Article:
Survival was calculated from time of index surgery to censoring date May 18, 2018. The survival analysis was performed using the Kaplan-Meier method including the log-rank test for comparing data. The Cox proportional hazard model was used to calculate the hazard ratio (HR) and 95% confidence interval (CI) of death for any of the complications included in the database. Categorical data were compared using the χ2-test or Fisher’s exact test. Continuous data were compared using logistic regression for parametric data and the Mann Whitney-U test for non-parametric data, respectively. Parametric data are stated as mean ± standard deviation (SD), and non-parametric data as median (25–75% quartile), unless otherwise specified. Ten percent of the database was validated by another member of the study group (ASF). Data were analyzed using SPSS version 24.0 (IBM SPSS Statistics, Armonk, NY, USA). A two-sided P value <0.05 was considered significant.
In the study cohort, 133 patients were enrolled. Patients had a mean age of 65 years and approximately two-thirds were male (Table 1). More than two-thirds of the patients had previous or ongoing use of tobacco and alcohol, and co-morbidities were common (Table 1). The majority of patients had received neoadjuvant chemoradiotherapy. As expected for the general characteristics for patients with SCC, body mass index (BMI) was within normal limits (22.4 kg/m2). Patients with and without postoperative complications did not reveal significantly altered demographics and preoperative characteristics, although BMI was on the verge of being significantly lower in the group with complications (Table 1). The 30- and 90-day short-term survival was 99% (two cases) and 96% (six cases), respectively. The estimated long-term survival was 37% in the 131 patients included in the long-term survival analysis. The estimated 5-year survival on the entire population was 57%, and actual 5-year follow-up was possible on 47% of the patients, which revealed a 5-year survival of 47%. Median follow-up was 39 months (range, 0.4–99.2 months).
Eighty-nine patients developed one or more postoperative complications. The most frequent complication was infection (56%), and among these patients, 19% developed overt sepsis. In addition, the following complications were observed: atrial fibrillation (14%), delirium (12%), anastomotic leakage (11%), chylothorax (6%) and other (6%). Among patients with anastomotic leakage, 43% developed clinically manifest sepsis.
Patients without complications had a long-term survival of 52%, whereas in patients with one or more complications survival was reduced to 30% (log rank P=0.039) (Figure 1). Using Cox regression analysis postoperative complications were associated with an increased mortality risk with an adjusted (age, gender, tumor stage, neoadjuvant therapy) HR of 2.02 (95% CI: 1.1–3.7, P=0.025). Anatomic location of the anastomosis was not associated with postoperative complications, but patients having complications had not surprisingly a prolonged stay both in the ICU and in overall hospital admittance (Table 2). No deaths occurred during the initial 30- and 90-day follow-up in patients without complications therefore the log rank test and Cox regression analysis were not performed. Instead a Fisher’s exact test showed no significant difference in short-term survival between the groups with or without complications, respectively (30-day: P=1.00, 90-day: P=0.18).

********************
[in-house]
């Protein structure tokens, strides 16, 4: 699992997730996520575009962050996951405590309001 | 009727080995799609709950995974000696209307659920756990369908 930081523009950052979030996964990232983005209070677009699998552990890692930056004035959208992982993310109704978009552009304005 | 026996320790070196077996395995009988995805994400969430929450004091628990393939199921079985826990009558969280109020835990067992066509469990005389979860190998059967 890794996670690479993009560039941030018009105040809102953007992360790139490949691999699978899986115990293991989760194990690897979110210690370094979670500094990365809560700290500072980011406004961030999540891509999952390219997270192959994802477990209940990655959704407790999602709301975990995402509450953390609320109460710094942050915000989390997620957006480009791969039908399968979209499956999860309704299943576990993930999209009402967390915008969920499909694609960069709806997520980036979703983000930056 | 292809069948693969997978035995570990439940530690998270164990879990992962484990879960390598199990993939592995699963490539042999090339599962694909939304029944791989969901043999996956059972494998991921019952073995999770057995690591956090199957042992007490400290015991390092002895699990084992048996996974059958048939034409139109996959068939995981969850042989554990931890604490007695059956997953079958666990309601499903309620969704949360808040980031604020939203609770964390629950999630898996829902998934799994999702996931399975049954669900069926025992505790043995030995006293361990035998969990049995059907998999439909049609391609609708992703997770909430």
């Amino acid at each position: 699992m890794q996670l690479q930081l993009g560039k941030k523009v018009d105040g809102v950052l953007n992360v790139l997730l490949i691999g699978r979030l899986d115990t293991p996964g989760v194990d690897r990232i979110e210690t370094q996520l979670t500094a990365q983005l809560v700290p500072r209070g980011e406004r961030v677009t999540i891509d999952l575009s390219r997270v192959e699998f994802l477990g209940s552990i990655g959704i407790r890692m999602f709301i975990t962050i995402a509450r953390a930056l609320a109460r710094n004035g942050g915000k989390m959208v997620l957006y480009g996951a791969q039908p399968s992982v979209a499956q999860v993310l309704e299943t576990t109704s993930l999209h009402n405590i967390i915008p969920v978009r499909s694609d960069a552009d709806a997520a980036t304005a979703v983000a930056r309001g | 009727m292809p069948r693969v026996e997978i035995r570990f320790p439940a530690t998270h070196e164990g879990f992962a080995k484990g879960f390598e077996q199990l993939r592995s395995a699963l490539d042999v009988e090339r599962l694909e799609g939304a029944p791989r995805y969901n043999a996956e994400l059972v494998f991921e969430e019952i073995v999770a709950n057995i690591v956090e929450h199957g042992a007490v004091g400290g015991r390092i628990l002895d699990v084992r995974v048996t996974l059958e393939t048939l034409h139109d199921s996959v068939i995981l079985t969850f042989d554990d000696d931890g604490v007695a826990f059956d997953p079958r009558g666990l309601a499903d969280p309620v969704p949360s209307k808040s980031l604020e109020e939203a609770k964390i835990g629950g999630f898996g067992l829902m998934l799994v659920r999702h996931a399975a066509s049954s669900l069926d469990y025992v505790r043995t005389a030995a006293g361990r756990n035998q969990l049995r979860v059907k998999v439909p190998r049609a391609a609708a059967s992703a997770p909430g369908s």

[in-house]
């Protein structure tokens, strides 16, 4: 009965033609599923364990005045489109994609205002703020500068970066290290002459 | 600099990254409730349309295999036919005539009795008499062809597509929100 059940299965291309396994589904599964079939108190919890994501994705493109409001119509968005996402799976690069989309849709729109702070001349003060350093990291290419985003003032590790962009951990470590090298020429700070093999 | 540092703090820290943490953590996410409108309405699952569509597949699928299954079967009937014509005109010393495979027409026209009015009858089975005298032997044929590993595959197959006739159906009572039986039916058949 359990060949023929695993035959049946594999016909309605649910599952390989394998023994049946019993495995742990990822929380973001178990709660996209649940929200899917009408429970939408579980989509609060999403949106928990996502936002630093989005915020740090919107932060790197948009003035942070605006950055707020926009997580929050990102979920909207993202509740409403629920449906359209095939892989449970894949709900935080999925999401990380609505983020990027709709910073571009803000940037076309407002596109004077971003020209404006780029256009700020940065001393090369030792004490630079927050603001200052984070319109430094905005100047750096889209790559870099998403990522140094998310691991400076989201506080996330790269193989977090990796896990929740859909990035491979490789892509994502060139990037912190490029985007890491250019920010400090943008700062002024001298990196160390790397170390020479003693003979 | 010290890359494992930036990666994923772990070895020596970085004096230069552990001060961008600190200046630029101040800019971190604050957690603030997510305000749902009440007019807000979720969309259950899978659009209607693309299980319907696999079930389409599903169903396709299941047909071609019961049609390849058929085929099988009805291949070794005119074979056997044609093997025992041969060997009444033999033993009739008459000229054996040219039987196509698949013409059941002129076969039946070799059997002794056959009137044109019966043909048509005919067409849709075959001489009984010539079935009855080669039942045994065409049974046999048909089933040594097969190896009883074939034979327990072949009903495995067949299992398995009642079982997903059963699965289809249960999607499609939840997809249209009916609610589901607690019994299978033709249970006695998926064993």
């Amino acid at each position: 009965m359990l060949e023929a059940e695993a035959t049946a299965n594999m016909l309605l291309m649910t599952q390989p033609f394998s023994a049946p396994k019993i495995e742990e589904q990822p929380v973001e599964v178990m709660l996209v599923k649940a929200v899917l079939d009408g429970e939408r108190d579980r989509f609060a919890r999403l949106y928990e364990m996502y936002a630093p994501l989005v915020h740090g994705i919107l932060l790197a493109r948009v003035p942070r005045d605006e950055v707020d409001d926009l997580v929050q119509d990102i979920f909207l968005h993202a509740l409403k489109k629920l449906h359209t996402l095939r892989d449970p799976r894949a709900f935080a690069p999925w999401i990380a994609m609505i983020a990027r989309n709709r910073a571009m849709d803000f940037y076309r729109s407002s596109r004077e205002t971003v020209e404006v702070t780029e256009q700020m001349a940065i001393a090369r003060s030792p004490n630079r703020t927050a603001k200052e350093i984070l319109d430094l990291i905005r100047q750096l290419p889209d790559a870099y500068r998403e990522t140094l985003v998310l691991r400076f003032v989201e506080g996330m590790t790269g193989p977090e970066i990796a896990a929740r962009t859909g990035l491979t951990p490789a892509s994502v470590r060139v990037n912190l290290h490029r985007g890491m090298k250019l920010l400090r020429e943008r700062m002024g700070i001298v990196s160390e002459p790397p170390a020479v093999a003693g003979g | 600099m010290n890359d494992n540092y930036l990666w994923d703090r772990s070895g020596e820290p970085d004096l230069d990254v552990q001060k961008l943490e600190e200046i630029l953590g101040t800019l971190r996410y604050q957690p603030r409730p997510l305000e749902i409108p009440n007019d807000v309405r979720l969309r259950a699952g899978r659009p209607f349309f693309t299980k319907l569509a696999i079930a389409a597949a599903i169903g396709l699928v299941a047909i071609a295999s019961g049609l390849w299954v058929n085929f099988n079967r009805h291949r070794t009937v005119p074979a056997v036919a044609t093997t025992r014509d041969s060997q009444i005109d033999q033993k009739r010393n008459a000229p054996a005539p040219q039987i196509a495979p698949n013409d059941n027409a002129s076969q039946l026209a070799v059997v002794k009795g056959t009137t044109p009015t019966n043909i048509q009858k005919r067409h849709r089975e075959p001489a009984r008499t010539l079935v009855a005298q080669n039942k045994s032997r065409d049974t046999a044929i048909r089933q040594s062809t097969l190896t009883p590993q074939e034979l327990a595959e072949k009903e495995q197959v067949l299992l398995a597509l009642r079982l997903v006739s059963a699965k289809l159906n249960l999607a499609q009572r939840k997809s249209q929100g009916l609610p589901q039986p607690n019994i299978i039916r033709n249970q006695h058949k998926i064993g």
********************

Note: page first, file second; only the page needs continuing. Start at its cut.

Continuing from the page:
The type of complication significantly influenced the long-term survival. In this respect, patients developing an anastomotic leakage, sepsis or septic shock had a significantly higher risk of a poor outcome, while infection, delirium, atrial fibrillation and chylothorax were not associated with worse outcome (Table 3).
In the present study patients experiencing one or more postoperative complications during their index hospitalization for surgical resection of esophageal SCC, had a reduction in long-term survival of 22 percentage points compared to patients without complications. The development of sepsis/septic shock and anastomotic leakage were the most jeopardizing factors for survival. However, the overall 5-year survival of more than 55% was considerably better compared to the majority of previous studies.
Previous studies on mixed populations with both AC and SCC report 5-year survival rates from 15–47% (4,12). However, key differences exist between the two histological subgroups including patient characteristics and treatment protocols. The 5-year survival for SCC is normally worse than for AC (15,18,19). This has been related to differences in tumor location and prevalence of lymphatic spread, as well as patient comorbidity, with more tobacco and alcohol use and poor nutritional status among SCC patients (19,20). Quite interestingly, in this study there were no differences in preoperative patient characteristics among patients with and without postoperative complications. BMI was on the verge of being statistically lower among patients with complications. However, preoperative P-albumin, which is another marker of nutritional status, was comparable in patients with and without postoperative complications. This may suggest that the previously reported association of a low nutritional status and poor survival may be confounded by the fact that this is mainly observed in patients with SCC, and not a significant risk factor on its own (21,22). The improved survival observed in the present study could be due to a selected western patient population with for instance earlier detection of the disease. However, the majority of the patients (70%) were diagnosed with the more severe stages of cancer (T3−4; ≥N0), and 86% of the patients received neoadjuvant therapy prior to surgery. In previous studies neoadjuvant therapy was only given to 5–58% of the patients (7,8,11,13-15,23). However, recent studies demonstrate an improved long-term survival when using chemoradiotherapy in addition to surgery compared to surgery as the sole treatment (12).